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Marvel's Star Wars Comic Reveals the Origin of Rogue Squadron

SPOILER WARNING: The following article contains major spoilers for Star Wars #52, by Kieron Gillen, Salvador Larroca, Guru-eFX and Clayton Cowles, on sale now.

After Red Squadron – the Rebel Alliance starfighter squadron that led the assault on the Death Star in A New Hope – was all but destroyed, the group’s two surviving members, Luke Skywalker and Wedge Antilles, formed a new faction: Rogue Squadron.

First seen during the Battle of Hoth in The Empire Strikes Back (as Rogue Group), Rogue Squadron would eventually go on to headline a number of multimedia titles in the now-defunct Expanded Universe, from video games to comics to the widely popular Star Wars: X-Wing novel series by Michael A. Stackpole and Aaron Allston.

However, while Rogue Squadron has yet to be featured prominently in non-Legends continuity, the infamous group finally receives a proper, canonical origin story in Marvel’s Star Wars #52.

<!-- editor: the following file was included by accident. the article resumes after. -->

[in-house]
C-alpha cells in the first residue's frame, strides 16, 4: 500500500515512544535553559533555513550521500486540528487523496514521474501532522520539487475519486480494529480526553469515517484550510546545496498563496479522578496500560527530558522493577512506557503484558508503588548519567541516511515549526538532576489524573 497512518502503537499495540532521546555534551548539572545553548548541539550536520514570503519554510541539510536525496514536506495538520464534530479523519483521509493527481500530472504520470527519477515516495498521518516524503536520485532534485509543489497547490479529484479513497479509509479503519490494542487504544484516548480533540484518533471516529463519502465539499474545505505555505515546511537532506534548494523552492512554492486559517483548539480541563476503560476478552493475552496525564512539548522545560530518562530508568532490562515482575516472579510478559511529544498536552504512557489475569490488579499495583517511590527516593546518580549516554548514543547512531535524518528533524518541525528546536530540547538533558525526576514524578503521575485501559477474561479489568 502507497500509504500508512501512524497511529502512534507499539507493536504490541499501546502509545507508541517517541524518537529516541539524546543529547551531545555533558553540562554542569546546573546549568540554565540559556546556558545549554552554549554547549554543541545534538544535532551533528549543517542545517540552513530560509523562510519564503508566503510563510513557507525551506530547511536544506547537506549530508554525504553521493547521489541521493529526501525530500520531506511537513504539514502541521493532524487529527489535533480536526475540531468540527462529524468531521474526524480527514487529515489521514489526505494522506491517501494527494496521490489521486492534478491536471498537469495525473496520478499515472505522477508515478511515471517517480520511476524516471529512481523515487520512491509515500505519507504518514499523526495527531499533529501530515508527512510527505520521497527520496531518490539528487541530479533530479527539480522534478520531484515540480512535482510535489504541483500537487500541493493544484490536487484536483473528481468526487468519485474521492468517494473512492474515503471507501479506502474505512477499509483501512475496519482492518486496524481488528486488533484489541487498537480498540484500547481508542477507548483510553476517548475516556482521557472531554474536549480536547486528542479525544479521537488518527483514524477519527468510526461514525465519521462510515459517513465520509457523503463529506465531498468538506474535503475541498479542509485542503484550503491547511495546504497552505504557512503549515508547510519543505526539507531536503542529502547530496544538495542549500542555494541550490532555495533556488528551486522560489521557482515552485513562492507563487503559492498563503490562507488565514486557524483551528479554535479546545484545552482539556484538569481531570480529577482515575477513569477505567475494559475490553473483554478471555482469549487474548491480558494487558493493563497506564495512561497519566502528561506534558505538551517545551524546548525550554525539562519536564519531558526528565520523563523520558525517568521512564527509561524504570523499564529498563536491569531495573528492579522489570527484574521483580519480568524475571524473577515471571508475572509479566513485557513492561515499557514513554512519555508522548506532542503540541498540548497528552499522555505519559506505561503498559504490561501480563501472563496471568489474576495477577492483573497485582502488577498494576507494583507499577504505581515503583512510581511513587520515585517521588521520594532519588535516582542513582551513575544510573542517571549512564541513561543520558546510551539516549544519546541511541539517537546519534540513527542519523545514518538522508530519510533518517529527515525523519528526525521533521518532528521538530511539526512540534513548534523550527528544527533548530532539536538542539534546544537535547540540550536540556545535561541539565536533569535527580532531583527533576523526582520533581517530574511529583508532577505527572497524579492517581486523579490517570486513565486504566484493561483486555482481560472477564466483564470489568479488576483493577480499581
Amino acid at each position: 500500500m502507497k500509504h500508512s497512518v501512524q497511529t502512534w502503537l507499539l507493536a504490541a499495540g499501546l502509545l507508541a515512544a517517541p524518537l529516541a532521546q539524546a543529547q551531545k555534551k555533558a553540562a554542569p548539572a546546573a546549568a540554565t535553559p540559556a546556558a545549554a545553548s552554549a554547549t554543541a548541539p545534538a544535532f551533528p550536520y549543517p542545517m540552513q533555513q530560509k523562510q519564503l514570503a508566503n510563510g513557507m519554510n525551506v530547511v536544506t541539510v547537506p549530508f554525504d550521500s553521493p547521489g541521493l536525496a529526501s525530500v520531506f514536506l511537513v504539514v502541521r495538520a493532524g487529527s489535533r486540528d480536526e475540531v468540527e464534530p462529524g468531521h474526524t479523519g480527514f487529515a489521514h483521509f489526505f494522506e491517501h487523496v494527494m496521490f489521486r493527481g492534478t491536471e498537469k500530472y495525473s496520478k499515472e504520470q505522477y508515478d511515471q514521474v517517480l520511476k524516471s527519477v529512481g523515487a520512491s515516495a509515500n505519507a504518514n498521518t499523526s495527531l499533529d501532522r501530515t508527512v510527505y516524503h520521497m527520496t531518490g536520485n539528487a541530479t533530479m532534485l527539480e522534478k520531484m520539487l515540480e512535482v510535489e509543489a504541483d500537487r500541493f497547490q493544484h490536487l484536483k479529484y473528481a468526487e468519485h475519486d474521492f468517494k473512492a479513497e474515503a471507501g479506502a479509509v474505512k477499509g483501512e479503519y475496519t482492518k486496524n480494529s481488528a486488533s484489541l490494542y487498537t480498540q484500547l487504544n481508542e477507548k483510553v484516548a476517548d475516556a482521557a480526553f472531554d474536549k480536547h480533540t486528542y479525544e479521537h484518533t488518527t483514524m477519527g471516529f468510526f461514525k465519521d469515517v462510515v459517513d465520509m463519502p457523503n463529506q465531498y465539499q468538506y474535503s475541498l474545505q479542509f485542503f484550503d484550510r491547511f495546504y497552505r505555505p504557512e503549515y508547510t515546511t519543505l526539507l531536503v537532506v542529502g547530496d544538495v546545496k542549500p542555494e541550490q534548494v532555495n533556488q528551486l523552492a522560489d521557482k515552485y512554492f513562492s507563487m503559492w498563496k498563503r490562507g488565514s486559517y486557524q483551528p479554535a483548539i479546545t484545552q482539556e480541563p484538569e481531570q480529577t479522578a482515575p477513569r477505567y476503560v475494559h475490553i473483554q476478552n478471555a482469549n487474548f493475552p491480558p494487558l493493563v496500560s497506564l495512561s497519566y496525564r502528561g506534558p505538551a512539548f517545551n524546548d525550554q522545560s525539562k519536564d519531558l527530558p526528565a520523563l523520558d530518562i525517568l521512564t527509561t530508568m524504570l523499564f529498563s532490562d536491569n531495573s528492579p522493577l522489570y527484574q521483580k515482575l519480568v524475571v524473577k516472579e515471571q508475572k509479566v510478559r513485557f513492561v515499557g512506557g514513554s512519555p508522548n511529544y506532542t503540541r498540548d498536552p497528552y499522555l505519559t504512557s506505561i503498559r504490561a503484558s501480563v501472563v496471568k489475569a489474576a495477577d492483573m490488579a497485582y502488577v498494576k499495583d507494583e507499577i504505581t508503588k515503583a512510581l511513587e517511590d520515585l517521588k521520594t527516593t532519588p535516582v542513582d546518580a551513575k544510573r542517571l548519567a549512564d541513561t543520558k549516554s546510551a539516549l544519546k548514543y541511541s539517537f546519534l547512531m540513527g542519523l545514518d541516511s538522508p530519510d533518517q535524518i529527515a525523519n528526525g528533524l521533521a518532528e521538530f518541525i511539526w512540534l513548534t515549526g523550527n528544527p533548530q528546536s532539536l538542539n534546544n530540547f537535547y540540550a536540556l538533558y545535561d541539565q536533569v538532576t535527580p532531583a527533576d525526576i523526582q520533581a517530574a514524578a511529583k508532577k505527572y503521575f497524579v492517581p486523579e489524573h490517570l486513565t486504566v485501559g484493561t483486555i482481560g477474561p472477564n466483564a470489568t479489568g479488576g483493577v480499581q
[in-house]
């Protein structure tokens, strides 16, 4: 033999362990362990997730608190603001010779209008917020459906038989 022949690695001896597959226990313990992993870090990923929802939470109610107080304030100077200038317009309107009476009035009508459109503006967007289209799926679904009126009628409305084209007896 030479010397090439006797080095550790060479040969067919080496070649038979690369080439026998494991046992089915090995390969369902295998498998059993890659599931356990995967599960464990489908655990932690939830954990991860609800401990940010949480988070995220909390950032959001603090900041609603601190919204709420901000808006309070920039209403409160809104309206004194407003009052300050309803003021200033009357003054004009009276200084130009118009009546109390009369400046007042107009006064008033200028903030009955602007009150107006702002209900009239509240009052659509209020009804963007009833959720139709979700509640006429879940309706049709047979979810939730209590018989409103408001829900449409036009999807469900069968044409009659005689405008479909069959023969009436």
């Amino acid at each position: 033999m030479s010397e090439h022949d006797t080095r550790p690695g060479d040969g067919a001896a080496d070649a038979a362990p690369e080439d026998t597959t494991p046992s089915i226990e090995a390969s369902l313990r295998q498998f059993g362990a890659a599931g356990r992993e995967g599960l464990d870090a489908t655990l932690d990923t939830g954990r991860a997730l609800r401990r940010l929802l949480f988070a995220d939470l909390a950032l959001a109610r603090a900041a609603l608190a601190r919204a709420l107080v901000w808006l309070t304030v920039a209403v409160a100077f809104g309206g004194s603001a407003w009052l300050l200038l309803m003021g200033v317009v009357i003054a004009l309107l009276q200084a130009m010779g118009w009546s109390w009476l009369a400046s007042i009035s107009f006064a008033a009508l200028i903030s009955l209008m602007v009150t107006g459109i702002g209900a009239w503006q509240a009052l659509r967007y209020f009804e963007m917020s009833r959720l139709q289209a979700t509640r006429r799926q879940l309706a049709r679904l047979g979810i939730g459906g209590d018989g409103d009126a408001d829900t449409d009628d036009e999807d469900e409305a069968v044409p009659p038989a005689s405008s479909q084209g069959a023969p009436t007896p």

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When the Galactic Empire launches an attack on the Mako-Ta Space Docks, Luke is forced to watch as his friend Han Solo desperately tries to outmaneuver Darth Vader’s TIE Fighter. The tides soon turn, though, when Luke discovers Queen Trios’ attempt to sabotage the Rebel’s cruiser didn’t disable the ship’s hangar bay door fail-safes. As such, he and his fellow pilots aren’t, in fact, trapped aboard the cruiser but rather free to take to the icy-cold vacuum of space and fight back against the Empire.

“Well, I guess this is what Jyn Erso felt like,” Luke says as he speeds toward the hangar bay door in his X-Wing just moments before it bursts open. He’s not alone, though, as Wedge and the rest of the X-Wing pilots are right behind him.

“So, flight leader,” says Wedge. “What’s our call sign?”

“You know Wedge,” Luke replies, “If we’re acting like Jyn Erso, I have to disagree. It is time for sentiment.”

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Then, as the small group of X-Wings prepares to take on the massive Imperial fleet head-on, Luke shouts, “Rogue Squadron, form up.”

As evidenced by Luke’s allusion to Jyn Erso, Rogue Squadron is clearly an homage to Rogue One’s eponymous band of Rebels who gave their lives to steal the Death Star plans from the Citadel Tower on Scarif. Not only does this help cement the 2016 film even further into current Star Wars canon but it also helps cement the fact that Jyn, Cassian Andor and company didn’t die as nobodies; they were heroes whose names were held in the highest of regards among the members of the Rebel Alliance.

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